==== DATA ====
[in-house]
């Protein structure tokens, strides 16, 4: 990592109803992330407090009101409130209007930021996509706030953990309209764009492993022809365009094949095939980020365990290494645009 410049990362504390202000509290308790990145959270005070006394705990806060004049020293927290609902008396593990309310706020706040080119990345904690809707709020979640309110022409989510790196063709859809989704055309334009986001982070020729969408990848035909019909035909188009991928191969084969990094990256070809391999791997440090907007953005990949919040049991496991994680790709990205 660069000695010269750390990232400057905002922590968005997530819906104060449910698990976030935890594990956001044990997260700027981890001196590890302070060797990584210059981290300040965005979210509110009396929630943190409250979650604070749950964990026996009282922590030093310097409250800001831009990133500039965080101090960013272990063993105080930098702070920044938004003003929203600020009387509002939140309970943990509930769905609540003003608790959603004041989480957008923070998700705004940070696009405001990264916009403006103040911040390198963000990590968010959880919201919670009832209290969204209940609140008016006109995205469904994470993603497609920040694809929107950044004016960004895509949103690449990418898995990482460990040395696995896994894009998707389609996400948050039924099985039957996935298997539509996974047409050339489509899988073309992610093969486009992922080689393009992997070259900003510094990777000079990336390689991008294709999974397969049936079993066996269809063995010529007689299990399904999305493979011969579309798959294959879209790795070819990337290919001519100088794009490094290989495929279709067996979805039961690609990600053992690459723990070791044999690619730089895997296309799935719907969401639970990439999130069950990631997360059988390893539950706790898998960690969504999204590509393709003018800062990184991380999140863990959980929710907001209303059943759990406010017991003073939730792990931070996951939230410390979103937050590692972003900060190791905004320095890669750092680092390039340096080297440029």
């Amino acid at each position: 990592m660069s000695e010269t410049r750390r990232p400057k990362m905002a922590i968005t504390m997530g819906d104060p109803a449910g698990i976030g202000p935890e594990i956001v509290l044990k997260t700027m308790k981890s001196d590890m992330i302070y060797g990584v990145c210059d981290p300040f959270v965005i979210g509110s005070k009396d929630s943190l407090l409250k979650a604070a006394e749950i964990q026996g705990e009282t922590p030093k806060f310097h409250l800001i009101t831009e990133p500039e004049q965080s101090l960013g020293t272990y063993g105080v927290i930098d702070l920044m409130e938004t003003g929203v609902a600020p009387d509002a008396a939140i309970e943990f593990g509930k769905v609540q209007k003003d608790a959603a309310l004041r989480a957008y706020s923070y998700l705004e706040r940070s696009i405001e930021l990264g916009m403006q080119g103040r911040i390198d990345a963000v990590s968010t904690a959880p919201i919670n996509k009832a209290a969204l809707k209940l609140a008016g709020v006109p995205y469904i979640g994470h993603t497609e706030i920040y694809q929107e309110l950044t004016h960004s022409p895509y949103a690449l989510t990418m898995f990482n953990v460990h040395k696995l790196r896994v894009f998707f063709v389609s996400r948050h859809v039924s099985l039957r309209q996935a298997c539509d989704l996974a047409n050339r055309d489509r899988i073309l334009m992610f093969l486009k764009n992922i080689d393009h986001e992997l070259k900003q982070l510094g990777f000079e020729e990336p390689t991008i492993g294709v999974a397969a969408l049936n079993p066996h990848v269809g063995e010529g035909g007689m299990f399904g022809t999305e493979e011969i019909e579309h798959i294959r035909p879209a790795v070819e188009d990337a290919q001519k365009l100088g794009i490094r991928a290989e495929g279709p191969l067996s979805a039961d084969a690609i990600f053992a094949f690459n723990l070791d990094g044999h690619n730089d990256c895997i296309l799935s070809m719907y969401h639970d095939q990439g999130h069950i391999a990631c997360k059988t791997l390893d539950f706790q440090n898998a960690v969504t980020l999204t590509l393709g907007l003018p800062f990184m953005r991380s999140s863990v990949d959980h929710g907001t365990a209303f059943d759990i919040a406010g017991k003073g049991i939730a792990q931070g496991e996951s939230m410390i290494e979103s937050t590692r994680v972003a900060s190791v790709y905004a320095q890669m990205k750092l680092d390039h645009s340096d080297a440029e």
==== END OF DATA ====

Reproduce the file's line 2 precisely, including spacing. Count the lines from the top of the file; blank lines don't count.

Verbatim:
């Protein structure tokens, strides 16, 4: 990592109803992330407090009101409130209007930021996509706030953990309209764009492993022809365009094949095939980020365990290494645009 410049990362504390202000509290308790990145959270005070006394705990806060004049020293927290609902008396593990309310706020706040080119990345904690809707709020979640309110022409989510790196063709859809989704055309334009986001982070020729969408990848035909019909035909188009991928191969084969990094990256070809391999791997440090907007953005990949919040049991496991994680790709990205 660069000695010269750390990232400057905002922590968005997530819906104060449910698990976030935890594990956001044990997260700027981890001196590890302070060797990584210059981290300040965005979210509110009396929630943190409250979650604070749950964990026996009282922590030093310097409250800001831009990133500039965080101090960013272990063993105080930098702070920044938004003003929203600020009387509002939140309970943990509930769905609540003003608790959603004041989480957008923070998700705004940070696009405001990264916009403006103040911040390198963000990590968010959880919201919670009832209290969204209940609140008016006109995205469904994470993603497609920040694809929107950044004016960004895509949103690449990418898995990482460990040395696995896994894009998707389609996400948050039924099985039957996935298997539509996974047409050339489509899988073309992610093969486009992922080689393009992997070259900003510094990777000079990336390689991008294709999974397969049936079993066996269809063995010529007689299990399904999305493979011969579309798959294959879209790795070819990337290919001519100088794009490094290989495929279709067996979805039961690609990600053992690459723990070791044999690619730089895997296309799935719907969401639970990439999130069950990631997360059988390893539950706790898998960690969504999204590509393709003018800062990184991380999140863990959980929710907001209303059943759990406010017991003073939730792990931070996951939230410390979103937050590692972003900060190791905004320095890669750092680092390039340096080297440029």